On 29 November 1947 the United Nations General Assembly approved a plan, UN General Assembly Resolution 181, to resolve the Arab-Jewish conflict by partitioning Palestine into two states, one Jewish and one Arab. Each state would comprise three major sections, linked by extraterritorial crossroads; the Arab state would also have an enclave at Jaffa. With about 32% of the population, the Jews would get 56% of the territory, an area that then contained 499,000 Jews and 438,000 Palestinians, though this included the inhospitable Negev Desert in the south. The Palestinians would get 42% of the land, which then had a population of 818,000 Palestinians and 10,000 Jews. In consideration of its religious significance, the Jerusalem area, including Bethlehem, with 100,000 Jews and an equal number of Palestinians, was to become a Corpus Separatum, to be administered by the UN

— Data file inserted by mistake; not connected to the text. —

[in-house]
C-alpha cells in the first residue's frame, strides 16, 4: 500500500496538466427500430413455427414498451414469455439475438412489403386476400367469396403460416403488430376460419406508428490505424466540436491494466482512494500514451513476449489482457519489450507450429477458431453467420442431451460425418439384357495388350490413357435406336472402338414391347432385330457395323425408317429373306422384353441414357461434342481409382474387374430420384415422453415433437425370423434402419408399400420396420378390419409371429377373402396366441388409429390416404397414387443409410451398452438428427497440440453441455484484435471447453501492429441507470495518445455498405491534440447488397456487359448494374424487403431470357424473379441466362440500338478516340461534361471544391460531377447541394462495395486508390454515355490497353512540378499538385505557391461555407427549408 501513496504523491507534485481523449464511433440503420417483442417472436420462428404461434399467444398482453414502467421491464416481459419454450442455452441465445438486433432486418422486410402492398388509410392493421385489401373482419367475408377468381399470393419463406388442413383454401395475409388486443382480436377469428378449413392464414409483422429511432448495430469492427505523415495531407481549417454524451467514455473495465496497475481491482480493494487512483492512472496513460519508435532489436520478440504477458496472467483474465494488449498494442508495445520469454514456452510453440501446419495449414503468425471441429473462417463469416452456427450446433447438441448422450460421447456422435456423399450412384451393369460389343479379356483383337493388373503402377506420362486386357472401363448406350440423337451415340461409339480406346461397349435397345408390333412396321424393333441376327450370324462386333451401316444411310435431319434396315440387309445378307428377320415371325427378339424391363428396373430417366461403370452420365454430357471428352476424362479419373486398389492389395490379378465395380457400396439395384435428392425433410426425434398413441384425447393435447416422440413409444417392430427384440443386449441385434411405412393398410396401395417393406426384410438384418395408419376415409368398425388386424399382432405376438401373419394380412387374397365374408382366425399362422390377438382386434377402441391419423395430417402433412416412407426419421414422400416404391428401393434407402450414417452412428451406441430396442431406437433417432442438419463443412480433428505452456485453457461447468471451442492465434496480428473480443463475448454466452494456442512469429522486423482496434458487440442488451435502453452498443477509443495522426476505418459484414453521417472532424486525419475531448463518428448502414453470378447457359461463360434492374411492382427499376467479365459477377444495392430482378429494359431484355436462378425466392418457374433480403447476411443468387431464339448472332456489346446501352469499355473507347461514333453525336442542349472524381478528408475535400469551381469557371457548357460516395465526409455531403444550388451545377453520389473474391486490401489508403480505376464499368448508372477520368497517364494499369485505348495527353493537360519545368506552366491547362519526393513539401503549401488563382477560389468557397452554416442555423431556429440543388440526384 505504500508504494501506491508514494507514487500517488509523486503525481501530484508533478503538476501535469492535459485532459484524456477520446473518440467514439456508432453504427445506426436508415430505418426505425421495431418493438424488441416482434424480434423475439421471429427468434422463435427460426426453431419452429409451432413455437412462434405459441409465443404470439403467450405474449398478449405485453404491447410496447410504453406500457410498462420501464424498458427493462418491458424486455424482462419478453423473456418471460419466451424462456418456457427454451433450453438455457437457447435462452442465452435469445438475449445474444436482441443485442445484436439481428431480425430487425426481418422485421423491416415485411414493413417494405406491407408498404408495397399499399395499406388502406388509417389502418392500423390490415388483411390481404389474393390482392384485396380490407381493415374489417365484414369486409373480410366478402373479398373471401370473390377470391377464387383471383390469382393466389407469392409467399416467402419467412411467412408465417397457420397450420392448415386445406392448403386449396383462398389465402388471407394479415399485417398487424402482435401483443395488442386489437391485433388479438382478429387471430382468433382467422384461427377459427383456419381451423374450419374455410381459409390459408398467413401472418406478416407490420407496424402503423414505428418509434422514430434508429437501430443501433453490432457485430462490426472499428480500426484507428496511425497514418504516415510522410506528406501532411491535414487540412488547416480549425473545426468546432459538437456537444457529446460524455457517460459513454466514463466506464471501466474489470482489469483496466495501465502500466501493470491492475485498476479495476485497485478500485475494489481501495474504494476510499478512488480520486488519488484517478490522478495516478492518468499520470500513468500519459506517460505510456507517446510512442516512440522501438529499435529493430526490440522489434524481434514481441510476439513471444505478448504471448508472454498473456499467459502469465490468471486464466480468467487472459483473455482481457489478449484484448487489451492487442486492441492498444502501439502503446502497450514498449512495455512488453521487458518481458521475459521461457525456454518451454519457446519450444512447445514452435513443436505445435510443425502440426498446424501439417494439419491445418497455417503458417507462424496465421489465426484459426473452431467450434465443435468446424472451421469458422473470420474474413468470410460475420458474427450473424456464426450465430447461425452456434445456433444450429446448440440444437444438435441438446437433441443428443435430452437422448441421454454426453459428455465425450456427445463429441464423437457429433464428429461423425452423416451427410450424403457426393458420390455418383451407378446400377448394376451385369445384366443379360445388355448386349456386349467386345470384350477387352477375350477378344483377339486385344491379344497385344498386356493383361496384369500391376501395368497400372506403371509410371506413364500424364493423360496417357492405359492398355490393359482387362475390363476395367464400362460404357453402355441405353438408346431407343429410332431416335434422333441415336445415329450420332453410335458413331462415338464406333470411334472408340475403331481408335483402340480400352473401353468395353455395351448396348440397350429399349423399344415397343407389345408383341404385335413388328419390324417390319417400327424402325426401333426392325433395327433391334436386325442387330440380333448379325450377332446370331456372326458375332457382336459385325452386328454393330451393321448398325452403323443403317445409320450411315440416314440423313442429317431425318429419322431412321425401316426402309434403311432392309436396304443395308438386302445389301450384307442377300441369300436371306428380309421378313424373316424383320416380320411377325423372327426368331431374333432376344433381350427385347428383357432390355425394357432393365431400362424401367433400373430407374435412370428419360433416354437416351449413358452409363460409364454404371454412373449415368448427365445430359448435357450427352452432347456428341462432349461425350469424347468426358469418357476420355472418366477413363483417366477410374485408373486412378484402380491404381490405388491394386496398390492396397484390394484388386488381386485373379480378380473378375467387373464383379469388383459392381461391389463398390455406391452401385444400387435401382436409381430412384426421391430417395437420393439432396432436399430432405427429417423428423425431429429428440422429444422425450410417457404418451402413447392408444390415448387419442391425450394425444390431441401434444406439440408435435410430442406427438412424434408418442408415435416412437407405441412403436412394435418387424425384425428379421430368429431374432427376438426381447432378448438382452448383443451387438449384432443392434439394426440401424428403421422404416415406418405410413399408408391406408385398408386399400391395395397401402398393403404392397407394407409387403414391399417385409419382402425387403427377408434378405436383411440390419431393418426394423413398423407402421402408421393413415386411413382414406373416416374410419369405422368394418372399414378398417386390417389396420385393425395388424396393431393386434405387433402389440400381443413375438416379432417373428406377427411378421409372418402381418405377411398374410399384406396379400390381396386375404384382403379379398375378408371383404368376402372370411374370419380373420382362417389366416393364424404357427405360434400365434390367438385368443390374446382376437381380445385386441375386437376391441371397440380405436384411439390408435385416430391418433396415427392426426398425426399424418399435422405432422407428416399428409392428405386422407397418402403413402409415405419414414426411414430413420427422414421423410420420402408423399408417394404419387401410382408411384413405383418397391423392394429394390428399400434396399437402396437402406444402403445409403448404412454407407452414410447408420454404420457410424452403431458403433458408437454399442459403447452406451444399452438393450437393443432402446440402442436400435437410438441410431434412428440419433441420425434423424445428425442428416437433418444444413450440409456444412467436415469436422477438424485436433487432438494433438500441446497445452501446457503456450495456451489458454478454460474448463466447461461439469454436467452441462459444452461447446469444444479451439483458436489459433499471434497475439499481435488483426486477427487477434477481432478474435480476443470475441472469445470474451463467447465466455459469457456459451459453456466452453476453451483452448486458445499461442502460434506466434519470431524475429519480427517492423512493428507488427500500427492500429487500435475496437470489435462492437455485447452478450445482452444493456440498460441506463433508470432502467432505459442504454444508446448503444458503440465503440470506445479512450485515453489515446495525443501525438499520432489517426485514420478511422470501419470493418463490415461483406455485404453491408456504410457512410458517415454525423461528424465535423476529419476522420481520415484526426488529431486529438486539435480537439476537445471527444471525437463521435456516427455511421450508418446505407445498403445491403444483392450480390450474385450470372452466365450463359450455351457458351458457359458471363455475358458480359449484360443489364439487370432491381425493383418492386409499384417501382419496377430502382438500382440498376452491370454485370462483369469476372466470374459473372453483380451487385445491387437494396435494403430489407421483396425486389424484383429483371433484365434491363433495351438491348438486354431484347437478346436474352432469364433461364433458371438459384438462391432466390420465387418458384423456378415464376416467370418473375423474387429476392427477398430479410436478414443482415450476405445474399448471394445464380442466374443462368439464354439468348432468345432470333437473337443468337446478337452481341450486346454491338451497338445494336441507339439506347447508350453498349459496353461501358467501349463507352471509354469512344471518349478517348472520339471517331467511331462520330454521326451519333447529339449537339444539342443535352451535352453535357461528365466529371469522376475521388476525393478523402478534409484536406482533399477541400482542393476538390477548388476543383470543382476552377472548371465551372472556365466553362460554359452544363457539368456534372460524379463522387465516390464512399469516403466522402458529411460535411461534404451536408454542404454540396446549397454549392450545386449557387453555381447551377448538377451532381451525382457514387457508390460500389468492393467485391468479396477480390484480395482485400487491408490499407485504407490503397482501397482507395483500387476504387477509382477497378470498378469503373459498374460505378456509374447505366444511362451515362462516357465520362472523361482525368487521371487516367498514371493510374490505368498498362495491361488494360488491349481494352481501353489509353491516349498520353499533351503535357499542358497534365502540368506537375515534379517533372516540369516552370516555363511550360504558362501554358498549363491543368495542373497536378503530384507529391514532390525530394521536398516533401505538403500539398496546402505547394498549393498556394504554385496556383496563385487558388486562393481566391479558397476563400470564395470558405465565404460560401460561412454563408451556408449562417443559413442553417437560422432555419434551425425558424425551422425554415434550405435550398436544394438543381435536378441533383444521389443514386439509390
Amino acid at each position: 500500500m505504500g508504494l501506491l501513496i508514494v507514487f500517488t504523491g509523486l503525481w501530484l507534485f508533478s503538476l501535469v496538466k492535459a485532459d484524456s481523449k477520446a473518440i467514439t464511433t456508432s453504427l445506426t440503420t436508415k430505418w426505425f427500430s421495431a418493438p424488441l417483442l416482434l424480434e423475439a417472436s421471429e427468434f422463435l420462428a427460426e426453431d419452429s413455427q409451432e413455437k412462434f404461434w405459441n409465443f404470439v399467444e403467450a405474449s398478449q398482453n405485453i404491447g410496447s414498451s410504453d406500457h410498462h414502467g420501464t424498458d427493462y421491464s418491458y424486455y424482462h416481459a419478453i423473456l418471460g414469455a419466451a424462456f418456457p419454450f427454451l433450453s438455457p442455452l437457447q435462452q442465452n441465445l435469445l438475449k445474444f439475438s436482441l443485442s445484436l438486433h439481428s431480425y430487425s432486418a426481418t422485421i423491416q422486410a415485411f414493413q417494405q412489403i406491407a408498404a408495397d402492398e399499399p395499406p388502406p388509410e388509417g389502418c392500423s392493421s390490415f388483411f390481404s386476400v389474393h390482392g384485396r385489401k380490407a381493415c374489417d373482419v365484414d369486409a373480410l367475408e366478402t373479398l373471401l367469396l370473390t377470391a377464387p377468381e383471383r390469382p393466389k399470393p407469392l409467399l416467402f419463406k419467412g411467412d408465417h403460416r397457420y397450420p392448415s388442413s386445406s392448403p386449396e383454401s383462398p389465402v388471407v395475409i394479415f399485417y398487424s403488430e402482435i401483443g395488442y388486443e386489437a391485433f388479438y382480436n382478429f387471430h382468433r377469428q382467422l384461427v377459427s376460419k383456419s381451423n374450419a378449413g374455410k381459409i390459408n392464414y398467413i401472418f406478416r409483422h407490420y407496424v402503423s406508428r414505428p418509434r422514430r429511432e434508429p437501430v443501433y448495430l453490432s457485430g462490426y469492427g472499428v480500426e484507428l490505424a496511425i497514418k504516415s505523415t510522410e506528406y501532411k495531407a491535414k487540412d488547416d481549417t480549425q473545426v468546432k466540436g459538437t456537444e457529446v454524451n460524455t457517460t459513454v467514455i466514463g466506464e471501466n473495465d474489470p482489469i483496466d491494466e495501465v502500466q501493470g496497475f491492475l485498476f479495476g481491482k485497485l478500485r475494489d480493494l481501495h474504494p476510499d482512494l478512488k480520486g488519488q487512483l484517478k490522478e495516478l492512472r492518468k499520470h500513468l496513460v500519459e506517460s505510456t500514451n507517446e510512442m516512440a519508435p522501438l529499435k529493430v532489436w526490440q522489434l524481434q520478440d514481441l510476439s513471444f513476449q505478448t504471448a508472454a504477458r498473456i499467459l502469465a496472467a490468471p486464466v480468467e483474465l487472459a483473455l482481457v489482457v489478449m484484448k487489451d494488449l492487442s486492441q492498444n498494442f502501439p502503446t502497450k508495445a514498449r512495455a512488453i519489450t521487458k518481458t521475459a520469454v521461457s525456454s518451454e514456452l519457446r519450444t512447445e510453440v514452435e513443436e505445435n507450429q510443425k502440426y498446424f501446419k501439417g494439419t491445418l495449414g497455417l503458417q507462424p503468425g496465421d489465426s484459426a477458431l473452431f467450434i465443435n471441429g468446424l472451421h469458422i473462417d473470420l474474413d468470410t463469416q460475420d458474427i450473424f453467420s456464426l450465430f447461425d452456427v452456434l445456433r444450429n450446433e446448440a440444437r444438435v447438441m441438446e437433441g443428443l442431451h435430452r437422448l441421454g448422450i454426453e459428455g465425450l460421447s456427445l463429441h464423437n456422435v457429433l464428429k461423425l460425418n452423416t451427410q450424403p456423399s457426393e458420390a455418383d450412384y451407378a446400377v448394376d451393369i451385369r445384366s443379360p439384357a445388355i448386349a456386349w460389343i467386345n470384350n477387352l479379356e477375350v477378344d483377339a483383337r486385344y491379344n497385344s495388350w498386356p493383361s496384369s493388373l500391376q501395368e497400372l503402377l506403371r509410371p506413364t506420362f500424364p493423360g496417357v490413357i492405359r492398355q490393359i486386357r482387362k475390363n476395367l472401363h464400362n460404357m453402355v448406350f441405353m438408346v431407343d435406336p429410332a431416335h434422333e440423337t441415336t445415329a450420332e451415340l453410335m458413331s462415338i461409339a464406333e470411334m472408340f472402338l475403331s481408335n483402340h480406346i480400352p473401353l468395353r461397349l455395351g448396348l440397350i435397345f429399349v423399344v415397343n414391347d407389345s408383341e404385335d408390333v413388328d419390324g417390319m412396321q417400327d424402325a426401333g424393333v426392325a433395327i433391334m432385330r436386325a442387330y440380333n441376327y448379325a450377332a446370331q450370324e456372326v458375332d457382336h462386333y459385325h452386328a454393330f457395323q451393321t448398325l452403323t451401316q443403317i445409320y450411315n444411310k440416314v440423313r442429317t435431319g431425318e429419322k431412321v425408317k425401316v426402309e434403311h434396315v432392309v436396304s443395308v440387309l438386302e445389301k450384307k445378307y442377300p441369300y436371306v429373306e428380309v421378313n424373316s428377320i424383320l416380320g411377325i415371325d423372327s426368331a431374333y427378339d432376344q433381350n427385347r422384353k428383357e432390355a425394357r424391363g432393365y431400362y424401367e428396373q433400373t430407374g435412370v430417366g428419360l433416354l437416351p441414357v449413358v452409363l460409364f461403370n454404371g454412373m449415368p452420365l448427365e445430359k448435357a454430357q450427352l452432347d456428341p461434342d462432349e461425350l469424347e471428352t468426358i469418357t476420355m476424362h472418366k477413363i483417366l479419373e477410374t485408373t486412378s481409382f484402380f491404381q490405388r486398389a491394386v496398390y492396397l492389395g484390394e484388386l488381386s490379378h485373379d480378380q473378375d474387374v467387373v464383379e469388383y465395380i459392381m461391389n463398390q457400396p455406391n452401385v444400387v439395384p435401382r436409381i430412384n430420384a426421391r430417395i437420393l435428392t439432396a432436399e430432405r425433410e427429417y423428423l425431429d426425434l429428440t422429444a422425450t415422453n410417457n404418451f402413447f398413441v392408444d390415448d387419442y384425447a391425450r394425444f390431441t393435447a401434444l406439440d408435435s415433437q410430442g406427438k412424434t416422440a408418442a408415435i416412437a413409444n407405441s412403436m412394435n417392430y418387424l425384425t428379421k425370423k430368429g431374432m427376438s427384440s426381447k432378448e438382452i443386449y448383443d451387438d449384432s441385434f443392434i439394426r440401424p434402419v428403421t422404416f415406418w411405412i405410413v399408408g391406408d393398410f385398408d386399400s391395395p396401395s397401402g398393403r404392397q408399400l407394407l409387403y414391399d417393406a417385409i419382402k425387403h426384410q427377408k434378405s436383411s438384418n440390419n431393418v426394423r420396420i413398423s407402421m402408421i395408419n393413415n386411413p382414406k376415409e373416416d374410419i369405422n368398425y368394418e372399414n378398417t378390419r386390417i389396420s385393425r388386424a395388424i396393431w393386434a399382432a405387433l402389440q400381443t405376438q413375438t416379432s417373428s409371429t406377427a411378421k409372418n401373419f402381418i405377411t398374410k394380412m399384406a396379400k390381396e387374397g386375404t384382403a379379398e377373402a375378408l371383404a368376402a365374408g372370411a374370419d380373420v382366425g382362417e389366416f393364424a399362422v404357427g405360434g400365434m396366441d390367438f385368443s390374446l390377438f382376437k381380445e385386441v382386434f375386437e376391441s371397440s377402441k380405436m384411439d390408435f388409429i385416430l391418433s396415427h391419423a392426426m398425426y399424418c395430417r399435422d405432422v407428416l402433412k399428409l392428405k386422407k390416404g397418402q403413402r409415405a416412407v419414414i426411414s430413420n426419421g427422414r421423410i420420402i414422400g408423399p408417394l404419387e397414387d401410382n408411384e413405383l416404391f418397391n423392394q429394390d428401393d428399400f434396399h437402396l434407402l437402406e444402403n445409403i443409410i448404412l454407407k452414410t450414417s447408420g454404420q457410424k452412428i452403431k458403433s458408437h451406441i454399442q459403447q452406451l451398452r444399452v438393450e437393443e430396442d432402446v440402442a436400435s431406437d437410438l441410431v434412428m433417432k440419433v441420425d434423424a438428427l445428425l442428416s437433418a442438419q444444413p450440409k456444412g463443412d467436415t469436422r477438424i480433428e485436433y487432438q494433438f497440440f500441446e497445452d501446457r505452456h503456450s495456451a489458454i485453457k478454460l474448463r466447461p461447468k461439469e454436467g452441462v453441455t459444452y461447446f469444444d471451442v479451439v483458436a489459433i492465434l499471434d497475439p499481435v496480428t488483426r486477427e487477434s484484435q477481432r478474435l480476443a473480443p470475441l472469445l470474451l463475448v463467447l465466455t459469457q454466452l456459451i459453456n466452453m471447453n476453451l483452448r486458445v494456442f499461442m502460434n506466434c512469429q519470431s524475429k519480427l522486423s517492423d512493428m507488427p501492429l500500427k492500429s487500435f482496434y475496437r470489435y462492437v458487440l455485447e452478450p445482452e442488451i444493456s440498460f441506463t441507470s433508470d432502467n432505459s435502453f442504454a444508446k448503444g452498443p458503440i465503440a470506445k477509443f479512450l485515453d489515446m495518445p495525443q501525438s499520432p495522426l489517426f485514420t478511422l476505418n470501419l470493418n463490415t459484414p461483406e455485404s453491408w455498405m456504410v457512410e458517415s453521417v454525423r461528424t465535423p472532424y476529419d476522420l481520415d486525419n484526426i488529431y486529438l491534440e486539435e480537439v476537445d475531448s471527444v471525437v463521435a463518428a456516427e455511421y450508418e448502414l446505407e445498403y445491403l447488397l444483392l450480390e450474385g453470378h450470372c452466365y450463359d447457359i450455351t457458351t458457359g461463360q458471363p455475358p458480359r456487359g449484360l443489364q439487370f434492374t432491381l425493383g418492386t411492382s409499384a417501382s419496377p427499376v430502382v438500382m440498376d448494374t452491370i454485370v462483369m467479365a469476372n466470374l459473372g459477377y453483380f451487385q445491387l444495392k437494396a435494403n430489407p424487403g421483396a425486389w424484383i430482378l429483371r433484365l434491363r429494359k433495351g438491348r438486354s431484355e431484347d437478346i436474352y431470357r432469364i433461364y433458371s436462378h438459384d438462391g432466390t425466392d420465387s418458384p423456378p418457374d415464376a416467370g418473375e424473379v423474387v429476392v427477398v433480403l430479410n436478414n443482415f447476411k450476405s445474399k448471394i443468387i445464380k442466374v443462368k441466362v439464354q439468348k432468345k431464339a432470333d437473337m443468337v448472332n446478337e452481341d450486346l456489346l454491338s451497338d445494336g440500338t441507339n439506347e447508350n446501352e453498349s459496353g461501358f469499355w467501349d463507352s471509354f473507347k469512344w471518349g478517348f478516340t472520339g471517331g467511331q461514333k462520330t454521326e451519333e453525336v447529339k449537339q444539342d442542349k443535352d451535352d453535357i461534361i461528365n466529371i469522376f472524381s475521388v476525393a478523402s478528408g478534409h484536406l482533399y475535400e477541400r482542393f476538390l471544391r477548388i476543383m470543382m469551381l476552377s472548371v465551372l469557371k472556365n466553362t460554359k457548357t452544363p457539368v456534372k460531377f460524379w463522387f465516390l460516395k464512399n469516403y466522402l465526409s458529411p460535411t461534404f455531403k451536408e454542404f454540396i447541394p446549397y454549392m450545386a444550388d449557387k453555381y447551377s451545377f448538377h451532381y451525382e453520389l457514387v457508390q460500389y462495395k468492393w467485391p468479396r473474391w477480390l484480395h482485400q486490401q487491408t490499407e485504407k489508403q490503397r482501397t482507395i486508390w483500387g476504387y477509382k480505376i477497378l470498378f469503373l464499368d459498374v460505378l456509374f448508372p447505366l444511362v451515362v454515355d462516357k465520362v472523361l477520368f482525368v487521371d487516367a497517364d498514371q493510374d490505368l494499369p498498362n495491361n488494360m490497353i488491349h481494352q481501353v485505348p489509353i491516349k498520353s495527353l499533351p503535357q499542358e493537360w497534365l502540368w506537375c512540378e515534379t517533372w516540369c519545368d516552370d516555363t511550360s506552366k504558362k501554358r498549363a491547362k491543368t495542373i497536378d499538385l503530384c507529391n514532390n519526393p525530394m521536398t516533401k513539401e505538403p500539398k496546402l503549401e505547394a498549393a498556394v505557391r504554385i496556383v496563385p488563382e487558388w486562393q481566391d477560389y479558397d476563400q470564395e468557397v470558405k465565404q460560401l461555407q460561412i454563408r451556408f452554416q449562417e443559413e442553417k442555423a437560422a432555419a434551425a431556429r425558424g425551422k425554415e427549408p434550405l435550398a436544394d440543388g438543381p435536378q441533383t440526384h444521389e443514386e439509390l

In all the furor that has been created in Israel and the world Jewish community over the suggestion by certain "radical" Jews that Israeli Arabs be transferred from the country, there appears to be forgotten the fact that such an action would only be the second part of an ultimate exchange of populations.

The fact is, that with the creation of the Jewish state in 1948, hundreds of thousands of Jews fled Arab countries, almost all of whom left behind all their property for which compensation was never paid. It is worth while to look at the record before we dismiss the concept of the transfer of Arabs from Israel.

A total of some 750,000 Jews fled Arab lands since 1948. Surely it is time for Jews, worried over the huge growth of Arabs in Israel, to consider finishing the exchange of populations that began 61 years ago.